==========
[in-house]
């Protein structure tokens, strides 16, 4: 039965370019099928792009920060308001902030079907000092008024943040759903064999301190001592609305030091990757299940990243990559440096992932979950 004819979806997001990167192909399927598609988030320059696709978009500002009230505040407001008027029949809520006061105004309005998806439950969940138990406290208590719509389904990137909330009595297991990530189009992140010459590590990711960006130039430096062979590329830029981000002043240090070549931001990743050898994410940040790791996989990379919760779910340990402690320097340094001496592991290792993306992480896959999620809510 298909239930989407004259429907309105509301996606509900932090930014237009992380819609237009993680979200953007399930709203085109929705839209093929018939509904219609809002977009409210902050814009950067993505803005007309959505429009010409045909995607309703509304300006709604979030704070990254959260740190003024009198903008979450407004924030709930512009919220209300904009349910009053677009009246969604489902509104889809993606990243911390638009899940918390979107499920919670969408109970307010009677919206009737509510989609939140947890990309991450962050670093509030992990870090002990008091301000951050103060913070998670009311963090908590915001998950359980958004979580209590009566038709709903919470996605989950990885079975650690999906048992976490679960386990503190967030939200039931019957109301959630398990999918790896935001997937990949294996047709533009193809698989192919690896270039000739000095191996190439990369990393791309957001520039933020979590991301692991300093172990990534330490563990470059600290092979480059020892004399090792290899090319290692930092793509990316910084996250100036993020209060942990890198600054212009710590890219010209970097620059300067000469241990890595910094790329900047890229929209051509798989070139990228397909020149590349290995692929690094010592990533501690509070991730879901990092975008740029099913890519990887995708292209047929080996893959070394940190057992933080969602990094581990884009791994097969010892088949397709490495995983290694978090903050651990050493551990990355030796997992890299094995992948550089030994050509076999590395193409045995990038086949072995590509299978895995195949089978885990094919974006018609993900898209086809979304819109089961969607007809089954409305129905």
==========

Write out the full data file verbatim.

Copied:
[in-house]
């Protein structure tokens, strides 16, 4: 039965370019099928792009920060308001902030079907000092008024943040759903064999301190001592609305030091990757299940990243990559440096992932979950 004819979806997001990167192909399927598609988030320059696709978009500002009230505040407001008027029949809520006061105004309005998806439950969940138990406290208590719509389904990137909330009595297991990530189009992140010459590590990711960006130039430096062979590329830029981000002043240090070549931001990743050898994410940040790791996989990379919760779910340990402690320097340094001496592991290792993306992480896959999620809510 298909239930989407004259429907309105509301996606509900932090930014237009992380819609237009993680979200953007399930709203085109929705839209093929018939509904219609809002977009409210902050814009950067993505803005007309959505429009010409045909995607309703509304300006709604979030704070990254959260740190003024009198903008979450407004924030709930512009919220209300904009349910009053677009009246969604489902509104889809993606990243911390638009899940918390979107499920919670969408109970307010009677919206009737509510989609939140947890990309991450962050670093509030992990870090002990008091301000951050103060913070998670009311963090908590915001998950359980958004979580209590009566038709709903919470996605989950990885079975650690999906048992976490679960386990503190967030939200039931019957109301959630398990999918790896935001997937990949294996047709533009193809698989192919690896270039000739000095191996190439990369990393791309957001520039933020979590991301692991300093172990990534330490563990470059600290092979480059020892004399090792290899090319290692930092793509990316910084996250100036993020209060942990890198600054212009710590890219010209970097620059300067000469241990890595910094790329900047890229929209051509798989070139990228397909020149590349290995692929690094010592990533501690509070991730879901990092975008740029099913890519990887995708292209047929080996893959070394940190057992933080969602990094581990884009791994097969010892088949397709490495995983290694978090903050651990050493551990990355030796997992890299094995992948550089030994050509076999590395193409045995990038086949072995590509299978895995195949089978885990094919974006018609993900898209086809979304819109089961969607007809089954409305129905």